Compliance Considerations in High-Tech Healthcare

November 28, 2023

Amanda Johnston presented on Compliance Considerations in High-Tech Healthcare at a recent CLE program that Gardner Law and Fieldfisher hosted in Huntington Beach, California. If you don't have time to watch the session recording, please see the summary of key topics below.

Cutting-edge technology is desirable to consumers for its ability to deliver innovative solutions, improved efficiency, enhanced user experiences, and the promise of staying ahead in an ever-evolving digital landscape. The growing consumer demand for technology extends into the medical device and healthcare sector. However, the qualities that make the technology appealing can also give rise to potential compliance risks. With technological advances outpacing laws and regulations, it is imperative for companies to carefully structure their commercial arrangements to prevent unintentionally triggering healthcare fraud and abuse laws.

Tech Advances + Consumer Demand = Rapid Growth

As consumer tech evolves, the demand for non-invasive, home-use healthcare options is also rising. According to, the global wearable device market is expected to reach $156 billion by 2032, with North America leading at 38% market share as of 2022.

Compliance Considerations for High-Tech Healthcare

Payment and Reimbursement

  • Developing, manufacturing, and maintaining high-tech healthcare can be expensive. The first challenge is determining how the company will be paid.
  • New, novel technology often encounters reimbursement challenges. Explore Medicare programs that could be leveraged, including New Technology Add-On Payments (NTAP), Transitional Pass-Through Payments (TPT), and Transitional Payments for New and Innovative Equipment and Supplies (TPNIES). Keep track of the progress of the proposed Transitional Coverage of Emerging Technologies (TCET) rule.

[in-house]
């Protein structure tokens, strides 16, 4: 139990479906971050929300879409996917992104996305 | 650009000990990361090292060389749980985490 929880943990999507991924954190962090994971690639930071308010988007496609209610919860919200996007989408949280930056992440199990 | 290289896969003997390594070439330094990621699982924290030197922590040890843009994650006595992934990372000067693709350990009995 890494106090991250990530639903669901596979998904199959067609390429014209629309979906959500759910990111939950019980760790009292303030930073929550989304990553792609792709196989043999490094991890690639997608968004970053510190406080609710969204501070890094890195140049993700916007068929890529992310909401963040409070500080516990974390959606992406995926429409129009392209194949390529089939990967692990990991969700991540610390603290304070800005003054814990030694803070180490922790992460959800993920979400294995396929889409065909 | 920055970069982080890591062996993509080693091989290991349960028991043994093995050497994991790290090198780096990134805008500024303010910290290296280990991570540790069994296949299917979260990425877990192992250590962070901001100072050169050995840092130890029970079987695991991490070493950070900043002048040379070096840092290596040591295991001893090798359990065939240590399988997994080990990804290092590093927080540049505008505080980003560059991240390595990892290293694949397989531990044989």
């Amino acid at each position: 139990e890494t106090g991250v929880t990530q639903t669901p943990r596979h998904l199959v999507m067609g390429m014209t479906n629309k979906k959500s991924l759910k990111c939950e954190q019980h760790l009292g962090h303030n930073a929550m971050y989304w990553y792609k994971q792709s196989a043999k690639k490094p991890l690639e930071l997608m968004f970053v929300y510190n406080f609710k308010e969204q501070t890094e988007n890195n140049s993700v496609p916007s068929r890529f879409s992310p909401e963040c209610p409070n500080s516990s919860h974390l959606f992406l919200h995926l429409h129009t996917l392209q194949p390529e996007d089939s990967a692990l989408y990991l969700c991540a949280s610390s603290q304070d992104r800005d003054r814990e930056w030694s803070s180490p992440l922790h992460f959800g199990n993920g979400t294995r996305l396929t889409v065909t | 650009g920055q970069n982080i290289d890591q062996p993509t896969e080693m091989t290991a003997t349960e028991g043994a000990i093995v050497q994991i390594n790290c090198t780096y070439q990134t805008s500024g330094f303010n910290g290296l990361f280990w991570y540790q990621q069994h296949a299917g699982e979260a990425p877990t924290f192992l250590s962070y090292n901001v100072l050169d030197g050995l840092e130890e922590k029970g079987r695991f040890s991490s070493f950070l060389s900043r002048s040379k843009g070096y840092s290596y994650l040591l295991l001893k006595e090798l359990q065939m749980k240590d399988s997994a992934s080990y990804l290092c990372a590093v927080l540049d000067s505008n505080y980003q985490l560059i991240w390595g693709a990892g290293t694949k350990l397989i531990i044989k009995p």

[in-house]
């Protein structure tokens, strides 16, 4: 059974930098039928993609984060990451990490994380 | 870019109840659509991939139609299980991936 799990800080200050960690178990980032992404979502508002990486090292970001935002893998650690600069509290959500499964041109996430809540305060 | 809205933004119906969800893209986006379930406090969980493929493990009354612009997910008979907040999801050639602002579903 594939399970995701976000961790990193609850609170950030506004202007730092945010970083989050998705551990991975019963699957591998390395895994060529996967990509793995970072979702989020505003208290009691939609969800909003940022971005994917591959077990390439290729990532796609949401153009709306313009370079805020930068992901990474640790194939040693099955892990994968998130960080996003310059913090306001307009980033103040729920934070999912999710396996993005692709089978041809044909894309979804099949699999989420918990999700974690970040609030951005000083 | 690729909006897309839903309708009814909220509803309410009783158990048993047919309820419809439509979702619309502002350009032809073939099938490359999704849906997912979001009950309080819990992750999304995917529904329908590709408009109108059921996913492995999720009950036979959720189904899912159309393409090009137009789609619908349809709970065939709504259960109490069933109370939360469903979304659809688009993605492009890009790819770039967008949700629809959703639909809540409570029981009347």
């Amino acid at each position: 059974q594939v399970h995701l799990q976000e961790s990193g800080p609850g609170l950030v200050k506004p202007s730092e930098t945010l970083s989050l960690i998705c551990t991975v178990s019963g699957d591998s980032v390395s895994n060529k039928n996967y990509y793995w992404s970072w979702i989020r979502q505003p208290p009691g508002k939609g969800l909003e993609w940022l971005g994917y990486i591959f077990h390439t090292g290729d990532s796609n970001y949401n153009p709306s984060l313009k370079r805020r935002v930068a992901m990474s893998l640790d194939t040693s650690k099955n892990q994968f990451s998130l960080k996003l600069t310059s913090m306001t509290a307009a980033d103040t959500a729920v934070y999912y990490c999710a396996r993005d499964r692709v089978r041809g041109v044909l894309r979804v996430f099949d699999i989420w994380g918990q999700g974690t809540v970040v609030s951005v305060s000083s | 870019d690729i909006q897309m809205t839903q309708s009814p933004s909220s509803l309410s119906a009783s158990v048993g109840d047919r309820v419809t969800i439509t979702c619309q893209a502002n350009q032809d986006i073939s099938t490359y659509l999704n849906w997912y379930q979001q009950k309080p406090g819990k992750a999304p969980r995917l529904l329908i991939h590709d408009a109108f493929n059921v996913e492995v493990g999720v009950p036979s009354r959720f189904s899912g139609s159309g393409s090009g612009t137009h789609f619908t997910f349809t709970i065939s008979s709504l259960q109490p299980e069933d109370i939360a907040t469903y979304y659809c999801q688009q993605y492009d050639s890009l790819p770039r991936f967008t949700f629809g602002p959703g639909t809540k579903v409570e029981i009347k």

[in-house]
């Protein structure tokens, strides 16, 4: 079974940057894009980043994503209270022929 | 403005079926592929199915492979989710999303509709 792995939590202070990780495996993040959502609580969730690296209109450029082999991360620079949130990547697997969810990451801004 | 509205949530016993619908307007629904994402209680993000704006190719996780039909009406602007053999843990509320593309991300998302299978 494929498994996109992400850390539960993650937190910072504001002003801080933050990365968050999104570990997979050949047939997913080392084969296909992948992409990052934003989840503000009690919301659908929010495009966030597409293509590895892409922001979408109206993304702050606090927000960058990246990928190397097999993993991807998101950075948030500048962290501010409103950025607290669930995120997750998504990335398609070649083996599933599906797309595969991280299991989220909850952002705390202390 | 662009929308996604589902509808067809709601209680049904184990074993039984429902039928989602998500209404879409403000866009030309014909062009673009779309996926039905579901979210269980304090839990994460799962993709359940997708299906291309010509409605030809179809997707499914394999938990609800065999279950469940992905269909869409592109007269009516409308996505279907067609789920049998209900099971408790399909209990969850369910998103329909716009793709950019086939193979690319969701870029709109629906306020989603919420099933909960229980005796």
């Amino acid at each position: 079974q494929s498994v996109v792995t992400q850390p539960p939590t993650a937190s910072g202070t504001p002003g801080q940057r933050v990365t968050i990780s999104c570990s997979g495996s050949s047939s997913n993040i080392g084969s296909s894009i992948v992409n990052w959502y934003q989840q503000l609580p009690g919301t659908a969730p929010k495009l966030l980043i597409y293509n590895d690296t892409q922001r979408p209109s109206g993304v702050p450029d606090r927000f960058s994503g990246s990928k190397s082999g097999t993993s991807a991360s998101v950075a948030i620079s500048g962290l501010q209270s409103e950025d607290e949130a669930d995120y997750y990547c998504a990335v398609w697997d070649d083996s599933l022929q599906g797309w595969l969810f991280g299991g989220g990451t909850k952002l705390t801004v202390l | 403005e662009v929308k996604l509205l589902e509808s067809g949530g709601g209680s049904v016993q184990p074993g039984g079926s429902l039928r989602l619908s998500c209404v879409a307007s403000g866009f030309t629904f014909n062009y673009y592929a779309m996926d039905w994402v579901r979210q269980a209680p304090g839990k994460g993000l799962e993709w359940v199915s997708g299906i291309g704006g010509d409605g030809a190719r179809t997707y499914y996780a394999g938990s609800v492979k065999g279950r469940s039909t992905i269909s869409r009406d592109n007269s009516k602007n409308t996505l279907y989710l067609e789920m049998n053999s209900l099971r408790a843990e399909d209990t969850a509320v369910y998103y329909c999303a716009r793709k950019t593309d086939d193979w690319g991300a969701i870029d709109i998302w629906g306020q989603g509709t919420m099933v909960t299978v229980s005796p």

Provision of Products and Services

  • High-tech healthcare is attractive due to its potential value. When considering it, evaluate the remunerative streams for healthcare professionals and institutions, as well as the risks of patient inducement.
  • When using artificial intelligence (AI) or machine learning (ML) to assist healthcare professionals in clinical or treatment decisions, it is important to consider the Corporate Practice of Medicine Doctrine. This doctrine prohibits corporations from practicing medicine. Some AI/ML technologies can provide diagnostic information or treatment decisions that may border on practicing medicine. It is important to evaluate if the product goes beyond the boundaries of AI/ML and actually practices medicine.

Durable Medical Equipment (DME)

  • Technological advancements are changing the DME landscape, which may lead to challenges in billing compliance.
  • Clear roles and requirements prevent confusion and compliance risks for medical device manufacturers who are also DME suppliers.


  • Understand the implications of the DOJ's Civil Cyber-Fraud Initiative, which uses the False Claims Act to hold entities and individuals accountable for “deficient cybersecurity products or services, knowingly misrepresenting their cybersecurity practices or protocols, or knowingly violating obligations to monitor and report cybersecurity incidents and breaches.”


Clinical Laboratory Testing

  • Acknowledge the DOJ's focus on clinical laboratory testing, likely driven by its non-invasive nature, low time commitment for the patient and healthcare professional, rapid technology advances, and unique billing structures.
  • Common fraud prosecutions in this area include unnecessary testing, unauthorized testing, unbundling tests, kickbacks and bribes, unlicensed testing, and tests by unqualified persons.

Learn more about this topic by watching Amanda Johnston's session at Gardner Law's Mastering Tomorrow's Healthcare Tech event.